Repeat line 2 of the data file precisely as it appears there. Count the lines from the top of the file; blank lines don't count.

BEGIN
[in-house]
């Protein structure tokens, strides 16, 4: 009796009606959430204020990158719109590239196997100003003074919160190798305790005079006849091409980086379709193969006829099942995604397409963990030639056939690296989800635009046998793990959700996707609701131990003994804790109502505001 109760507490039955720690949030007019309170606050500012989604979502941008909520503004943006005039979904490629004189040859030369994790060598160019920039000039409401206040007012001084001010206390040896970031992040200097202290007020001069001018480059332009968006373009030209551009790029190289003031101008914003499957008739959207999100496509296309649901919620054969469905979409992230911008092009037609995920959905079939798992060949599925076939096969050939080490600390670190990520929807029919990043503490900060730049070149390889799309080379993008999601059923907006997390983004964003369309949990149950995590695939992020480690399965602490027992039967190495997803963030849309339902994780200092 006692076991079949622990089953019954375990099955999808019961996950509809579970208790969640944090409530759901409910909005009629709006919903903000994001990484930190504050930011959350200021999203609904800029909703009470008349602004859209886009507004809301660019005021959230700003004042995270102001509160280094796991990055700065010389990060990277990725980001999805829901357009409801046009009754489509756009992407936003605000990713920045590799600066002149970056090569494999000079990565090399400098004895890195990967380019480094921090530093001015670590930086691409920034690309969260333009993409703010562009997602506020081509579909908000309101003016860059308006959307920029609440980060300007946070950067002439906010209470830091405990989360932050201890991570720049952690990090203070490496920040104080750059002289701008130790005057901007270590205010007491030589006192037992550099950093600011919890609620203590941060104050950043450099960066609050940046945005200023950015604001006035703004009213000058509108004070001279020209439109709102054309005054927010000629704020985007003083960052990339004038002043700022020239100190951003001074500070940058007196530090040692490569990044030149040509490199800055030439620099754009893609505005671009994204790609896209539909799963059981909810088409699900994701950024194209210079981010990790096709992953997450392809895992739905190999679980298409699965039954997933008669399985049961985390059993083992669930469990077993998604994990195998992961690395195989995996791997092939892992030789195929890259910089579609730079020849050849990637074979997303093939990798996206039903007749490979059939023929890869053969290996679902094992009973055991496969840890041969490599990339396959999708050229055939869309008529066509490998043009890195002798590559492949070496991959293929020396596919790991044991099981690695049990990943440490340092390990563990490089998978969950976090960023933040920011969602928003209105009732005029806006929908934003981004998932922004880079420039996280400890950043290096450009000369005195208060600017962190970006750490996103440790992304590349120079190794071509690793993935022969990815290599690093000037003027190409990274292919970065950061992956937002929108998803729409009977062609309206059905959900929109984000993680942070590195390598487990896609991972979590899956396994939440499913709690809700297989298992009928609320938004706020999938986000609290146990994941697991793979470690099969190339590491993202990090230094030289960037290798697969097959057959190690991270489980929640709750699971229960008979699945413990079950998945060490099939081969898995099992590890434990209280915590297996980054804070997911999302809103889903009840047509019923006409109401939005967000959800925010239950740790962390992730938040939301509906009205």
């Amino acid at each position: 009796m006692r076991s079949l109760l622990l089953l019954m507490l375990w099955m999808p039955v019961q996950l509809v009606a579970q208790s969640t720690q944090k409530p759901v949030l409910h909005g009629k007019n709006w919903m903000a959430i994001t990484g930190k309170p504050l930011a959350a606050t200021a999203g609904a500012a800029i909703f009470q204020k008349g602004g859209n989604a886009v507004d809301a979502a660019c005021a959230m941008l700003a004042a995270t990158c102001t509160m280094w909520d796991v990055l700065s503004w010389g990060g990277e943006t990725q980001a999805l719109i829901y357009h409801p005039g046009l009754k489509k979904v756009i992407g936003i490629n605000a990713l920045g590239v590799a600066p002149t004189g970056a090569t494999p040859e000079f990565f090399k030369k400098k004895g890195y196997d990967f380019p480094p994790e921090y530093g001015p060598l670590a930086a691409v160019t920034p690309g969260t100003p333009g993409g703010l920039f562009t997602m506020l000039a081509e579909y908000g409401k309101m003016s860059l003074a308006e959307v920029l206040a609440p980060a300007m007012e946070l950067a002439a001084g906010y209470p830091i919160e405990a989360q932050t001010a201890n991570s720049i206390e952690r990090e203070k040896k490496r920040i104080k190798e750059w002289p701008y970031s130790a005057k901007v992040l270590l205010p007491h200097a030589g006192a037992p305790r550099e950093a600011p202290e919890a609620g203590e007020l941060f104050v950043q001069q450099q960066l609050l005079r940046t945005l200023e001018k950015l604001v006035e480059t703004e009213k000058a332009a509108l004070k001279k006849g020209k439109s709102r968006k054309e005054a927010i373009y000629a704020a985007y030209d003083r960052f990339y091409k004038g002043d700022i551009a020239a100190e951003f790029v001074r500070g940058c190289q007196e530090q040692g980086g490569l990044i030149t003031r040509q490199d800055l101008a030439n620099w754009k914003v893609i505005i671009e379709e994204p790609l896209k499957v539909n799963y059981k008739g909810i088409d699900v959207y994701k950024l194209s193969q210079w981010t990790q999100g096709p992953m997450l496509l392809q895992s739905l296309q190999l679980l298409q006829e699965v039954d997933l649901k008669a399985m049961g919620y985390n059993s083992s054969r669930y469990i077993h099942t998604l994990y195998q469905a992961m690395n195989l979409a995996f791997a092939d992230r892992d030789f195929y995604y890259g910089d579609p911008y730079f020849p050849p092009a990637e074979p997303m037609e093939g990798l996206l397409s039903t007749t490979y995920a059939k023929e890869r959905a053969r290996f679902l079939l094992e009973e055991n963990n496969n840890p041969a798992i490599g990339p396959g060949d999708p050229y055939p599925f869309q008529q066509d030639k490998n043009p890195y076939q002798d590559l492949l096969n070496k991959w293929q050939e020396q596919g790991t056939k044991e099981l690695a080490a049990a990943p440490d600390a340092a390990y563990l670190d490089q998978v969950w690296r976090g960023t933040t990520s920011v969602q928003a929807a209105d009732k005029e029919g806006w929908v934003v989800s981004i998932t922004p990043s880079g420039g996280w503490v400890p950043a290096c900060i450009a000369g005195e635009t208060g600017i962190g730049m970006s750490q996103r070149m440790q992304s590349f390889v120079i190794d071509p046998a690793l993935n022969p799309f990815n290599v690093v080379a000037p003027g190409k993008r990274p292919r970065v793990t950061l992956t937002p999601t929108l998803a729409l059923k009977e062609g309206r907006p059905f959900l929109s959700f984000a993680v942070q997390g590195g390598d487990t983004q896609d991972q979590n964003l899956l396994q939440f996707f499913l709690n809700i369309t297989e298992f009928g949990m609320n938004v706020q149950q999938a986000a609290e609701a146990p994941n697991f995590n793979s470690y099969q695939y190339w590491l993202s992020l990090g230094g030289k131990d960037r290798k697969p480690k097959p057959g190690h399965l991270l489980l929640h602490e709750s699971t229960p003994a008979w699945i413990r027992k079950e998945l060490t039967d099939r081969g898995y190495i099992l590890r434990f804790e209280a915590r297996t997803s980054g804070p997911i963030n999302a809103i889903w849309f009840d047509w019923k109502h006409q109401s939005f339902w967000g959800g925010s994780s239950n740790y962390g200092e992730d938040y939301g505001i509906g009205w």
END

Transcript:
């Protein structure tokens, strides 16, 4: 009796009606959430204020990158719109590239196997100003003074919160190798305790005079006849091409980086379709193969006829099942995604397409963990030639056939690296989800635009046998793990959700996707609701131990003994804790109502505001 109760507490039955720690949030007019309170606050500012989604979502941008909520503004943006005039979904490629004189040859030369994790060598160019920039000039409401206040007012001084001010206390040896970031992040200097202290007020001069001018480059332009968006373009030209551009790029190289003031101008914003499957008739959207999100496509296309649901919620054969469905979409992230911008092009037609995920959905079939798992060949599925076939096969050939080490600390670190990520929807029919990043503490900060730049070149390889799309080379993008999601059923907006997390983004964003369309949990149950995590695939992020480690399965602490027992039967190495997803963030849309339902994780200092 006692076991079949622990089953019954375990099955999808019961996950509809579970208790969640944090409530759901409910909005009629709006919903903000994001990484930190504050930011959350200021999203609904800029909703009470008349602004859209886009507004809301660019005021959230700003004042995270102001509160280094796991990055700065010389990060990277990725980001999805829901357009409801046009009754489509756009992407936003605000990713920045590799600066002149970056090569494999000079990565090399400098004895890195990967380019480094921090530093001015670590930086691409920034690309969260333009993409703010562009997602506020081509579909908000309101003016860059308006959307920029609440980060300007946070950067002439906010209470830091405990989360932050201890991570720049952690990090203070490496920040104080750059002289701008130790005057901007270590205010007491030589006192037992550099950093600011919890609620203590941060104050950043450099960066609050940046945005200023950015604001006035703004009213000058509108004070001279020209439109709102054309005054927010000629704020985007003083960052990339004038002043700022020239100190951003001074500070940058007196530090040692490569990044030149040509490199800055030439620099754009893609505005671009994204790609896209539909799963059981909810088409699900994701950024194209210079981010990790096709992953997450392809895992739905190999679980298409699965039954997933008669399985049961985390059993083992669930469990077993998604994990195998992961690395195989995996791997092939892992030789195929890259910089579609730079020849050849990637074979997303093939990798996206039903007749490979059939023929890869053969290996679902094992009973055991496969840890041969490599990339396959999708050229055939869309008529066509490998043009890195002798590559492949070496991959293929020396596919790991044991099981690695049990990943440490340092390990563990490089998978969950976090960023933040920011969602928003209105009732005029806006929908934003981004998932922004880079420039996280400890950043290096450009000369005195208060600017962190970006750490996103440790992304590349120079190794071509690793993935022969990815290599690093000037003027190409990274292919970065950061992956937002929108998803729409009977062609309206059905959900929109984000993680942070590195390598487990896609991972979590899956396994939440499913709690809700297989298992009928609320938004706020999938986000609290146990994941697991793979470690099969190339590491993202990090230094030289960037290798697969097959057959190690991270489980929640709750699971229960008979699945413990079950998945060490099939081969898995099992590890434990209280915590297996980054804070997911999302809103889903009840047509019923006409109401939005967000959800925010239950740790962390992730938040939301509906009205």